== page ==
Cavazos said more money should be spent in the city’s poorest neighborhoods so they can “catch up” to the rest, especially when it comes to education. The best way to improve higher education opportunities, she said, would be to provide in more after-school care for residents and increase access to computers.
Our Lady of the Lake University, UTSA Downtown Campus, and St. Philip’s College are located in the district. St. Mary’s University is just outside District 5’s boundaries in District 7. Gonzales would like to see students and faculty expand their reach beyond their campuses and into the district.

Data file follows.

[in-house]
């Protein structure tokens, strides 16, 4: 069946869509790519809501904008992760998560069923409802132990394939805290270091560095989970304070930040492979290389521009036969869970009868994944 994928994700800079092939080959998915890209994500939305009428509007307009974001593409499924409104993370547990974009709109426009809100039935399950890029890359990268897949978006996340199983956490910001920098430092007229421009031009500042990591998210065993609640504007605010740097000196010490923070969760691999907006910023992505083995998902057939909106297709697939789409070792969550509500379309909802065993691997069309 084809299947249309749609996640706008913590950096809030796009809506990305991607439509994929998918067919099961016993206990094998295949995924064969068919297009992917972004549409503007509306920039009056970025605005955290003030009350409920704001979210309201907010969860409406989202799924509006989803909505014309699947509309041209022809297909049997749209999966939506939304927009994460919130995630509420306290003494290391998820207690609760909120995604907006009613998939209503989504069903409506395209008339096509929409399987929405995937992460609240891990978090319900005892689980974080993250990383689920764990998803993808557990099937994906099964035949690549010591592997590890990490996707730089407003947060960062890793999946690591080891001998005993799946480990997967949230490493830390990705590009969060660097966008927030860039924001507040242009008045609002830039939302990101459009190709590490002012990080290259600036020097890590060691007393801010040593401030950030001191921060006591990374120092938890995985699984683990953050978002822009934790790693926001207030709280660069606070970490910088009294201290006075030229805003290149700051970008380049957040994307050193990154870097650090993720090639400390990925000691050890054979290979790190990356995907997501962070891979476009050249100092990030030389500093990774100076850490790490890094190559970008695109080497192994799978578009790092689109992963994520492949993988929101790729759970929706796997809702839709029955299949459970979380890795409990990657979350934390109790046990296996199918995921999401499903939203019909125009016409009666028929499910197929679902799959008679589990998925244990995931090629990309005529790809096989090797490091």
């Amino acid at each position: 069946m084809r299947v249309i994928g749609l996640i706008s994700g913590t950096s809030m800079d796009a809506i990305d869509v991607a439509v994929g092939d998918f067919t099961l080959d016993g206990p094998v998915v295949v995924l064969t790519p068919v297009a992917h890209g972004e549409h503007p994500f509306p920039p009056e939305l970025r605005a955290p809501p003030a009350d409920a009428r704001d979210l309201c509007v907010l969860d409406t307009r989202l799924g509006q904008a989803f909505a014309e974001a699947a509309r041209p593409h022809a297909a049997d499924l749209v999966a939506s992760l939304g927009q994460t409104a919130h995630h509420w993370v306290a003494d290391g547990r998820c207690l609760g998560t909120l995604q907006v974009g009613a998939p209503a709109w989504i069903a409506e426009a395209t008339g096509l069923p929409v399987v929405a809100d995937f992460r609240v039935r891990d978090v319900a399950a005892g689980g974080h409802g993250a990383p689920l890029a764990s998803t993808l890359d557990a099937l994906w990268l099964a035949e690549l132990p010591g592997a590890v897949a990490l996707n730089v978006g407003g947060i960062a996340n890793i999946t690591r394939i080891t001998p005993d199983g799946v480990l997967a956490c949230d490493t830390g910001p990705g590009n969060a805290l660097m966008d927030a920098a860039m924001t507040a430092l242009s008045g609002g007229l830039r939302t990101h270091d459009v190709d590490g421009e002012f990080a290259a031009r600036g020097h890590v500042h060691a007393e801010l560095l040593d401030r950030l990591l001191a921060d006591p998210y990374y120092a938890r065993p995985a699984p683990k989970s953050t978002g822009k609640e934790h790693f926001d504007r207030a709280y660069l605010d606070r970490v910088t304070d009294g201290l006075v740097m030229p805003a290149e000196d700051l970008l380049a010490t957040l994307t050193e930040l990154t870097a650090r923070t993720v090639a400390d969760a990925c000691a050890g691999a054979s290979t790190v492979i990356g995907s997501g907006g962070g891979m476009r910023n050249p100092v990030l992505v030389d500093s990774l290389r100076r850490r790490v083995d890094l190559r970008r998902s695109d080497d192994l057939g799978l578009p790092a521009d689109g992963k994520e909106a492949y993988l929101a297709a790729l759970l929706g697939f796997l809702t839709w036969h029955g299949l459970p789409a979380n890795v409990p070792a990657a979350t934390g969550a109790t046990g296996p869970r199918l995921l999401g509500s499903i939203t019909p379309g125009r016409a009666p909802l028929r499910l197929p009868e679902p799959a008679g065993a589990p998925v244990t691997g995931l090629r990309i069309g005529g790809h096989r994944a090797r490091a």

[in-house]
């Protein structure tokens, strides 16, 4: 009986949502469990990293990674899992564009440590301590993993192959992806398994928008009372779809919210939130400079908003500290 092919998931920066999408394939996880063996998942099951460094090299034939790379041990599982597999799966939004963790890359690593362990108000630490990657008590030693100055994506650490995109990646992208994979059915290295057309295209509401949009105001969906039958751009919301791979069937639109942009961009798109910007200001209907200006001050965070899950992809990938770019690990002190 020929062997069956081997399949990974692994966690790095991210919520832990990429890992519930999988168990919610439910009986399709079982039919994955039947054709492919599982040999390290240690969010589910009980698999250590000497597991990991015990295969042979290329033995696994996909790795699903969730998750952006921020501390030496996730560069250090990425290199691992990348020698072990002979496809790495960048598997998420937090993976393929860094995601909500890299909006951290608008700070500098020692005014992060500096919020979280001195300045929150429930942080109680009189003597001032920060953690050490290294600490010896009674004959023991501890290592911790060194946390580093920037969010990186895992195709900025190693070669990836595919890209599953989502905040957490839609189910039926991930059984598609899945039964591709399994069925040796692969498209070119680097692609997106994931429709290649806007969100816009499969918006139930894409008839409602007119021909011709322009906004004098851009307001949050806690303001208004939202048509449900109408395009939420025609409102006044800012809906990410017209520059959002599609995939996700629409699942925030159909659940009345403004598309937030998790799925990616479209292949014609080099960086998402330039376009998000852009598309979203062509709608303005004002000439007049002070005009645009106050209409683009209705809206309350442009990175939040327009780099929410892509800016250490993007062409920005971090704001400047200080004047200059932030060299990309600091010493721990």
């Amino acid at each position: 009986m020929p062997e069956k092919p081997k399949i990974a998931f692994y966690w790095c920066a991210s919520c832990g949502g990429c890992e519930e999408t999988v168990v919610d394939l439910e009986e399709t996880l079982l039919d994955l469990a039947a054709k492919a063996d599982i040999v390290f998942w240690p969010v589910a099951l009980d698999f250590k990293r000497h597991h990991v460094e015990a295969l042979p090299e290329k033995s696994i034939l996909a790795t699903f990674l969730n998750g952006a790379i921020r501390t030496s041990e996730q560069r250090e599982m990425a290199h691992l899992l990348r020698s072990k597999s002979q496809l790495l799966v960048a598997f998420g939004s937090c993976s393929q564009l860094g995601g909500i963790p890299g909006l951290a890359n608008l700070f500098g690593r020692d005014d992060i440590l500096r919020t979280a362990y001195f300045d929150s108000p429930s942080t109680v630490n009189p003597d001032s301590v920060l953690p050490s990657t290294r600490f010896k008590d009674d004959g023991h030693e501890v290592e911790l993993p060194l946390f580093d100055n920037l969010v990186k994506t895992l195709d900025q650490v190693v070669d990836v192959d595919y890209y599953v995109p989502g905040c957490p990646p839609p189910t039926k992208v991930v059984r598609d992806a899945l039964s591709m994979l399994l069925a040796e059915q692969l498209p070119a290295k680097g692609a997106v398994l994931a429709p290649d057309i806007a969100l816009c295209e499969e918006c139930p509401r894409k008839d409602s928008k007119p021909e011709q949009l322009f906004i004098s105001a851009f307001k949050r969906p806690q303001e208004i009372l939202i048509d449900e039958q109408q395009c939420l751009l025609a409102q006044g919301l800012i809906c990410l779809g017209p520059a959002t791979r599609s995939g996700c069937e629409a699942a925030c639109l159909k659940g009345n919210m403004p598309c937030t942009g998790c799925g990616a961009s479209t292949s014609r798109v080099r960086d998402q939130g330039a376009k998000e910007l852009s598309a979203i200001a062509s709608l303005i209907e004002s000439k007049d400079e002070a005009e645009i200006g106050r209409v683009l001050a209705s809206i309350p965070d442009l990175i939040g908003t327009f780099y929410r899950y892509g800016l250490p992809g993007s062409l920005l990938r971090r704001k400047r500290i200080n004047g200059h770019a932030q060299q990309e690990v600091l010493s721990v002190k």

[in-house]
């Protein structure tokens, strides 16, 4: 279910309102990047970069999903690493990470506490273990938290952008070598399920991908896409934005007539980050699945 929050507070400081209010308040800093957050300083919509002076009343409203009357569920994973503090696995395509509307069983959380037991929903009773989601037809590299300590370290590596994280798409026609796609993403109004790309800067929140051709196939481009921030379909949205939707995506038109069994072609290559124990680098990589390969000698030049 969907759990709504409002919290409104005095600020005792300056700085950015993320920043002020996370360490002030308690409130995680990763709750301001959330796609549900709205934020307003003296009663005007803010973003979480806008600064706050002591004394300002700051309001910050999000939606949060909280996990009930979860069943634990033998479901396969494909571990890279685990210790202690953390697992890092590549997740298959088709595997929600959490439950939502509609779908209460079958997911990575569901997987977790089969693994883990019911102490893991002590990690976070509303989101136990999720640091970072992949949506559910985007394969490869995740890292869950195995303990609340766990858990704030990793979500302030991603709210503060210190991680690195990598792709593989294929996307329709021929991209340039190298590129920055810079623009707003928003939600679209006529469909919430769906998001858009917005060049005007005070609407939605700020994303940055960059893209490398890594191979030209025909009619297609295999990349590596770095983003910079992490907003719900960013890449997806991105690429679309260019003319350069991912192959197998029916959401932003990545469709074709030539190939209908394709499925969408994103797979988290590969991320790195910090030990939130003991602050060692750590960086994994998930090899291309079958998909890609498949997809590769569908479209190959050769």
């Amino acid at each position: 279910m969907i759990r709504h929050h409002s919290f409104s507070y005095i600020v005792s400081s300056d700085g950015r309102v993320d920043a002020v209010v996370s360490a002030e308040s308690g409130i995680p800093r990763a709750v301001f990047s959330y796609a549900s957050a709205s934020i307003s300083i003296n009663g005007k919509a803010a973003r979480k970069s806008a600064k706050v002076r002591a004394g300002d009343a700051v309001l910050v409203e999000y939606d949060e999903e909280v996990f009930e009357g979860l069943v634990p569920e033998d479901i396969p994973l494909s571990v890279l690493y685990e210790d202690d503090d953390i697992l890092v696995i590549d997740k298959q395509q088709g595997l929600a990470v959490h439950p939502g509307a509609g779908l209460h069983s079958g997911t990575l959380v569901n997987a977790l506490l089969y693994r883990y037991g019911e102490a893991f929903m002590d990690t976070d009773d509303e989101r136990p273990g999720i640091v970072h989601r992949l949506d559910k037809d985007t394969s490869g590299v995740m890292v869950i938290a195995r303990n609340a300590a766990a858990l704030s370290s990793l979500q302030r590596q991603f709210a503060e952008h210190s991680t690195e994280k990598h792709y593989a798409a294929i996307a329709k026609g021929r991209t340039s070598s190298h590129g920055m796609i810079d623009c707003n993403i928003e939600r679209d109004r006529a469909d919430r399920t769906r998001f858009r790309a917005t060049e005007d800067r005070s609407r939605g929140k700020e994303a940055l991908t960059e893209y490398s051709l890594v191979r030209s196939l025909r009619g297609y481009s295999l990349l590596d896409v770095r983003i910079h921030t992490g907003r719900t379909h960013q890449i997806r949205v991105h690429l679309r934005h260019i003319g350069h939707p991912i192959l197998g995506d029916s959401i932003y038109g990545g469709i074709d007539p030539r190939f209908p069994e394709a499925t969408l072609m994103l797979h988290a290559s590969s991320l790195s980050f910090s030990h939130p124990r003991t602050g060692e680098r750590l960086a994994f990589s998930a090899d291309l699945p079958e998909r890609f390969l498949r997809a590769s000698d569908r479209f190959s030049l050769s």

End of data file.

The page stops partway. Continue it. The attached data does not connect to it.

What’s really missing from schools, Sotomayor said, was religion, specifically Christianity.
“Our kids are our future,” she said. “We need to instill God in them.”
Sotomayor would like to see the City give neighborhood associations funding because “they are the ones [who] actually know what’s going on.”
Lopez said his main priorities would be addressing homelessness and improving transportation and other infrastructure.
“We shouldn’t target homelessness as a crime,” Lopez said. “We need to team up with Haven for Hope to see what kind of resources we can implement more [of] … and improve the courtyard program.”
The top need for many areas in District 5 is basic infrastructure such as streets, sidewalks, and drainage, said Guadalupe Cultural Arts Center Executive Director Cristina Ballí, but “one big issue we’re dealing with right now is drug addiction.”